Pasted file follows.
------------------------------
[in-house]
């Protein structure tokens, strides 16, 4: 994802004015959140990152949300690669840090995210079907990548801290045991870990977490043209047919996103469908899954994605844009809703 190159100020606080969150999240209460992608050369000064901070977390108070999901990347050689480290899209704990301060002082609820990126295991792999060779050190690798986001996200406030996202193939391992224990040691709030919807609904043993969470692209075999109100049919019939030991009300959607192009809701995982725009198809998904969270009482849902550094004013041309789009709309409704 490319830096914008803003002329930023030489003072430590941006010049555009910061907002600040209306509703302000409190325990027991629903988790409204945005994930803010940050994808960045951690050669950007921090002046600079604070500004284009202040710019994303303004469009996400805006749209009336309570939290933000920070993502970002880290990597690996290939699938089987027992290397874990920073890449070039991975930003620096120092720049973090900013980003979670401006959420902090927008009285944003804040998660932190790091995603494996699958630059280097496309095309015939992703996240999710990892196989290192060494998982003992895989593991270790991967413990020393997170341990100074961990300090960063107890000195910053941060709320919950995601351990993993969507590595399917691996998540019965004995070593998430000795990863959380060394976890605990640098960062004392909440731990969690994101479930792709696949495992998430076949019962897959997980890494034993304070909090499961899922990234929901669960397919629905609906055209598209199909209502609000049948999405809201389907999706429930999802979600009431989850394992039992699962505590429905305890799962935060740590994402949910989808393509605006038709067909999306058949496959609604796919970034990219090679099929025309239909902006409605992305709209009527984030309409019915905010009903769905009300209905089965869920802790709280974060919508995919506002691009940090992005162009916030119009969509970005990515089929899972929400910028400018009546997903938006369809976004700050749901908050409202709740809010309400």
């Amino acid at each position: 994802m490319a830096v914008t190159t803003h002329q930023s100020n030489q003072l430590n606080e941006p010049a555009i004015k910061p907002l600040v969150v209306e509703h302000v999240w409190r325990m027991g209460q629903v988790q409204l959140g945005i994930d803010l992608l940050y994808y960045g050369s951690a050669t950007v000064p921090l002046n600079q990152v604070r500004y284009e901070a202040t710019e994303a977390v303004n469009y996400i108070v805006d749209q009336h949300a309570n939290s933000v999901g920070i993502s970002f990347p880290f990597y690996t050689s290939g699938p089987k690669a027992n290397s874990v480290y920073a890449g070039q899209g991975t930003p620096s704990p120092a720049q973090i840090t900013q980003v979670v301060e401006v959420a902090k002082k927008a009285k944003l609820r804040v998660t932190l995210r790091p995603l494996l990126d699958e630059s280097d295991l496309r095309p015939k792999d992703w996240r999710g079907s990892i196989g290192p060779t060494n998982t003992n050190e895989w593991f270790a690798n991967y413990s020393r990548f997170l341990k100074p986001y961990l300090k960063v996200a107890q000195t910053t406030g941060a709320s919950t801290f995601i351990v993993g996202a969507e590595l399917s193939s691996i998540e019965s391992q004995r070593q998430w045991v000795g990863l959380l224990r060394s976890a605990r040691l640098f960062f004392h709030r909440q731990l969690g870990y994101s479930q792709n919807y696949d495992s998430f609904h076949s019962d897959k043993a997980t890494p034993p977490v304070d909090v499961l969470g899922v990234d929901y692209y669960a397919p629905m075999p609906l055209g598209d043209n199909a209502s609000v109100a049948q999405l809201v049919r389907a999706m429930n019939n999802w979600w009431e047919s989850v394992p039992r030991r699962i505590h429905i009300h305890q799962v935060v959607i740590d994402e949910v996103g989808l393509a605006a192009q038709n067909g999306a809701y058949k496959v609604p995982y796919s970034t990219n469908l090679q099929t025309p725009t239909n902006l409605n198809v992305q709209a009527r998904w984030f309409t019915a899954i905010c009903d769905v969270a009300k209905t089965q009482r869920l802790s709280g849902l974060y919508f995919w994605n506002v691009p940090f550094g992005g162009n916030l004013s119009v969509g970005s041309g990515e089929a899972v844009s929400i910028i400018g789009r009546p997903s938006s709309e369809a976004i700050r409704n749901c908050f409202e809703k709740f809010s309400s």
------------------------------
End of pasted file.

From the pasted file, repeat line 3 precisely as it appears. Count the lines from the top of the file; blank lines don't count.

């Amino acid at each position: 994802m490319a830096v914008t190159t803003h002329q930023s100020n030489q003072l430590n606080e941006p010049a555009i004015k910061p907002l600040v969150v209306e509703h302000v999240w409190r325990m027991g209460q629903v988790q409204l959140g945005i994930d803010l992608l940050y994808y960045g050369s951690a050669t950007v000064p921090l002046n600079q990152v604070r500004y284009e901070a202040t710019e994303a977390v303004n469009y996400i108070v805006d749209q009336h949300a309570n939290s933000v999901g920070i993502s970002f990347p880290f990597y690996t050689s290939g699938p089987k690669a027992n290397s874990v480290y920073a890449g070039q899209g991975t930003p620096s704990p120092a720049q973090i840090t900013q980003v979670v301060e401006v959420a902090k002082k927008a009285k944003l609820r804040v998660t932190l995210r790091p995603l494996l990126d699958e630059s280097d295991l496309r095309p015939k792999d992703w996240r999710g079907s990892i196989g290192p060779t060494n998982t003992n050190e895989w593991f270790a690798n991967y413990s020393r990548f997170l341990k100074p986001y961990l300090k960063v996200a107890q000195t910053t406030g941060a709320s919950t801290f995601i351990v993993g996202a969507e590595l399917s193939s691996i998540e019965s391992q004995r070593q998430w045991v000795g990863l959380l224990r060394s976890a605990r040691l640098f960062f004392h709030r909440q731990l969690g870990y994101s479930q792709n919807y696949d495992s998430f609904h076949s019962d897959k043993a997980t890494p034993p977490v304070d909090v499961l969470g899922v990234d929901y692209y669960a397919p629905m075999p609906l055209g598209d043209n199909a209502s609000v109100a049948q999405l809201v049919r389907a999706m429930n019939n999802w979600w009431e047919s989850v394992p039992r030991r699962i505590h429905i009300h305890q799962v935060v959607i740590d994402e949910v996103g989808l393509a605006a192009q038709n067909g999306a809701y058949k496959v609604p995982y796919s970034t990219n469908l090679q099929t025309p725009t239909n902006l409605n198809v992305q709209a009527r998904w984030f309409t019915a899954i905010c009903d769905v969270a009300k209905t089965q009482r869920l802790s709280g849902l974060y919508f995919w994605n506002v691009p940090f550094g992005g162009n916030l004013s119009v969509g970005s041309g990515e089929a899972v844009s929400i910028i400018g789009r009546p997903s938006s709309e369809a976004i700050r409704n749901c908050f409202e809703k709740f809010s309400s």